Hearing Loss – Prevalence
- Hearing loss is referred to as the silent, overlooked epidemic in developing countries.
- Hearing loss is the third most common health problem in the United States and affects more than 31 million Americans.
- Permanent childhood hearing loss globally affects over 62 million children under the age of 15 years
- An estimated 718 000 infants are either born with or acquire permanent bilateral hearing impairment every year. Every day, almost 2000 babies around the world are born with or acquire permanent bilateral hearing loss. This figure increases significantly if milder and unilateral hearing losses are included.
- Approximately 30% of hearing impaired children have an additional disability.
- In developing countries the prevalence is greater because of a lack of immunization, greater exposure to toxic agents and consanguinity.
- No large-
scale systematic newborn hearing screening programs have been conducted in South Africa to determine the true prevalence of infant hearing loss. The extent of hearing loss can however be estimated using recently reported prevalence rates.
- In the public health sector which serves people from developing contexts, babies born with permanent bilateral hearing loss is estimated at 6 per every 1000 babies born.
- For the private health sector the prevalence rate is estimated to be 3 per every 1000 babies born.
- When these estimated rates are applied to approximated South African live birth rates for the private and public health sectors, an estimated 6116 infants will be born with or acquire permanent bilateral hearing loss annually.
- Therefore, every day 17 babies are born with or will develop hearing loss.
- About half of the disabling cases of hearing loss worldwide are preventable
- 92% of children with permanent hearing loss are born to two hearing parents.
- Infant hearing loss is undetectable by routine clinical examination by a clinic or General Practitioner.
- Parents usually suspect a hearing loss before the doctor does.
- Without hearing screening at birth using objective prescribed methods, hearing loss on average is only diagnosed after 2 years of age due to
- Parental concern about perceived delays in speech development.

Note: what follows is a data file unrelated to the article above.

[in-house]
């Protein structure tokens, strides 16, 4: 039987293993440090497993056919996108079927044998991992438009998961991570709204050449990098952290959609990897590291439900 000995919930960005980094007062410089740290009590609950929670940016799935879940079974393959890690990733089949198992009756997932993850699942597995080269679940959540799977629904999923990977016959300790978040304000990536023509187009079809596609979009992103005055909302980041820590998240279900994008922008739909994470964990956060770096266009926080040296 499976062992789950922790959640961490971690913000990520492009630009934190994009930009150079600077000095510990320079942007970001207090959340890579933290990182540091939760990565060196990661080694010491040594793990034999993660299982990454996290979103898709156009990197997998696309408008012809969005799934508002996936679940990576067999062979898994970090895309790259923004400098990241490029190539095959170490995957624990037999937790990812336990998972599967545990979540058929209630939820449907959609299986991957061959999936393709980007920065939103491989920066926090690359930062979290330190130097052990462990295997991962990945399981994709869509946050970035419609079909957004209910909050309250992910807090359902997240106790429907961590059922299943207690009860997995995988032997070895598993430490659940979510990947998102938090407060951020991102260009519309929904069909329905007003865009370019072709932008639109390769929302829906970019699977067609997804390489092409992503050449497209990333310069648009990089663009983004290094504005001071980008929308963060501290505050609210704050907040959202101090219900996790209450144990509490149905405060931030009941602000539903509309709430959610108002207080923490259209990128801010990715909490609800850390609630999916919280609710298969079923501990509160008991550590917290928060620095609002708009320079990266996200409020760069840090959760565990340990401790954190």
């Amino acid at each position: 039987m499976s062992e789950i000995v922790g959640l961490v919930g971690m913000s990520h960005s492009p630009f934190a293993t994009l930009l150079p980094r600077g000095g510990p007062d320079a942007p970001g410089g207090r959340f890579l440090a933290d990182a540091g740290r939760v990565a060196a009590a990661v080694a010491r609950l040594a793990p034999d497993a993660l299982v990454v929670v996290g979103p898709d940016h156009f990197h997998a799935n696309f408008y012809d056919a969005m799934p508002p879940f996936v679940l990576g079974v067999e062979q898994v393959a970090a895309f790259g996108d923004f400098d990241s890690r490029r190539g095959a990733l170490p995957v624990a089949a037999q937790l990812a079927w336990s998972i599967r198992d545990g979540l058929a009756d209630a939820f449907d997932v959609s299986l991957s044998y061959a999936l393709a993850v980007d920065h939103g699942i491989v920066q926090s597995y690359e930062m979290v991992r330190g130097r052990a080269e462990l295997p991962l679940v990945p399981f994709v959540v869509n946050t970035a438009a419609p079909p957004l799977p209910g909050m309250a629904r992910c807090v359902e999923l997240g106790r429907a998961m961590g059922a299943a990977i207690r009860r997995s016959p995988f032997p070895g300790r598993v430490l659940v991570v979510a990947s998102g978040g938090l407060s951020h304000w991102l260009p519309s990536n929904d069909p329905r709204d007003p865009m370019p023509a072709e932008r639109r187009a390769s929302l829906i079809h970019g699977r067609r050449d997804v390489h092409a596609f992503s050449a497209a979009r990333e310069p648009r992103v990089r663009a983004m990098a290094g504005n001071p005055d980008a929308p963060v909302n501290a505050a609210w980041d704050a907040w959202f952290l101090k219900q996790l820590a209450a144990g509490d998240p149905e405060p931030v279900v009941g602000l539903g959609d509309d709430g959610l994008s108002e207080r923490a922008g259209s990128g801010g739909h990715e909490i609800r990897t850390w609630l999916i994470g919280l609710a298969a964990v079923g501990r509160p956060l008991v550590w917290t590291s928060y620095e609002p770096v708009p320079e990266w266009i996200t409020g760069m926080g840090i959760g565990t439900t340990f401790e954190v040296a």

Hearing screening and early identification programs are currently entirely dependent on individual initiatives by Audiologists.
Infants with hearing loss have excellent linguistic, cognitive, socio-
emotional and academic outcomes, potentially matching those of their hearing peers if the loss is identified early and intervention initiated by 6- 9 months of age.
- Hearing loss is prevalent in nearly two thirds of adults aged 70 years and older in the U.S. population.
- Approximately 17 percent (36 million) of American adults report some degree of hearing loss.
- The NIDCD estimates that approximately 15 percent (26 million) of Americans between the ages of 20 and 69 have high frequency hearing loss due to exposure to loud sounds or noise at work or in leisure activities.
- Men are more likely to experience hearing loss than women.
- Of adults ages 65 and older 12.3 percent of men and nearly 14 percent of women are affected by tinnitus.
- There is a strong relationship between age and reported hearing loss: 18 percent of adults 45-
64 years old, 30 percent of adults 65- 74 years old, and 47 percent of adults 75 years old or older have a hearing loss.
- Only 1 out of 5 people who could benefit from a hearing aid actually wears one.
In 2012, WHO released new estimates on the magnitude of disabling hearing loss:
- There are 360 million persons in the world with disabling hearing loss (5.3% of the world’s population).
- 328 million (91%) of these are adults (183 million males, 145 million females)
- 32 million (9%) of these, are children.
- Approximately one-
third of persons over 65 years are affected by disabling hearing loss.
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